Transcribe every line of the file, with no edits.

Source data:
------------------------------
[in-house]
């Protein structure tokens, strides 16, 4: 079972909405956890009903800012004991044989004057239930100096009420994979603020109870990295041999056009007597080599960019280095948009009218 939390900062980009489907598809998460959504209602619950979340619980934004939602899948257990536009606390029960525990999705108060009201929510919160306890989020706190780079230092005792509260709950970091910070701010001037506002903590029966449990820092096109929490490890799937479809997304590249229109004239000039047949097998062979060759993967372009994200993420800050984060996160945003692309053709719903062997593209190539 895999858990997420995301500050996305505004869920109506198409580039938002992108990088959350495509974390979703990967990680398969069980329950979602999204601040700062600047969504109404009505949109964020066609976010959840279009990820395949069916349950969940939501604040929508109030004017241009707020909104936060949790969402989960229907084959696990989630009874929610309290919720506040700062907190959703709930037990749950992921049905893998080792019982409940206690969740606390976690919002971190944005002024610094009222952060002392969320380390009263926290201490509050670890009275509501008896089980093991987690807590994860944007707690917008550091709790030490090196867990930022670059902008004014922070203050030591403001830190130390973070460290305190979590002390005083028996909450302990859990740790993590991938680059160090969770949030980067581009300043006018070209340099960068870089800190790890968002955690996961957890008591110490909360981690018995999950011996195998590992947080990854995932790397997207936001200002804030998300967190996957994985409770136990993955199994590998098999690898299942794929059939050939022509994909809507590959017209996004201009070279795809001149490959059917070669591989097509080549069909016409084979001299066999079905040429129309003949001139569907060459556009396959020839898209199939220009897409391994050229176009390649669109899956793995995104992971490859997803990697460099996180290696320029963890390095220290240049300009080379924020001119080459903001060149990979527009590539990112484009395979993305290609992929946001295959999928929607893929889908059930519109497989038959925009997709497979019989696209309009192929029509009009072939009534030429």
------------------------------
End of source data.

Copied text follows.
[in-house]
């Protein structure tokens, strides 16, 4: 079972909405956890009903800012004991044989004057239930100096009420994979603020109870990295041999056009007597080599960019280095948009009218 939390900062980009489907598809998460959504209602619950979340619980934004939602899948257990536009606390029960525990999705108060009201929510919160306890989020706190780079230092005792509260709950970091910070701010001037506002903590029966449990820092096109929490490890799937479809997304590249229109004239000039047949097998062979060759993967372009994200993420800050984060996160945003692309053709719903062997593209190539 895999858990997420995301500050996305505004869920109506198409580039938002992108990088959350495509974390979703990967990680398969069980329950979602999204601040700062600047969504109404009505949109964020066609976010959840279009990820395949069916349950969940939501604040929508109030004017241009707020909104936060949790969402989960229907084959696990989630009874929610309290919720506040700062907190959703709930037990749950992921049905893998080792019982409940206690969740606390976690919002971190944005002024610094009222952060002392969320380390009263926290201490509050670890009275509501008896089980093991987690807590994860944007707690917008550091709790030490090196867990930022670059902008004014922070203050030591403001830190130390973070460290305190979590002390005083028996909450302990859990740790993590991938680059160090969770949030980067581009300043006018070209340099960068870089800190790890968002955690996961957890008591110490909360981690018995999950011996195998590992947080990854995932790397997207936001200002804030998300967190996957994985409770136990993955199994590998098999690898299942794929059939050939022509994909809507590959017209996004201009070279795809001149490959059917070669591989097509080549069909016409084979001299066999079905040429129309003949001139569907060459556009396959020839898209199939220009897409391994050229176009390649669109899956793995995104992971490859997803990697460099996180290696320029963890390095220290240049300009080379924020001119080459903001060149990979527009590539990112484009395979993305290609992929946001295959999928929607893929889908059930519109497989038959925009997709497979019989696209309009192929029509009009072939009534030429």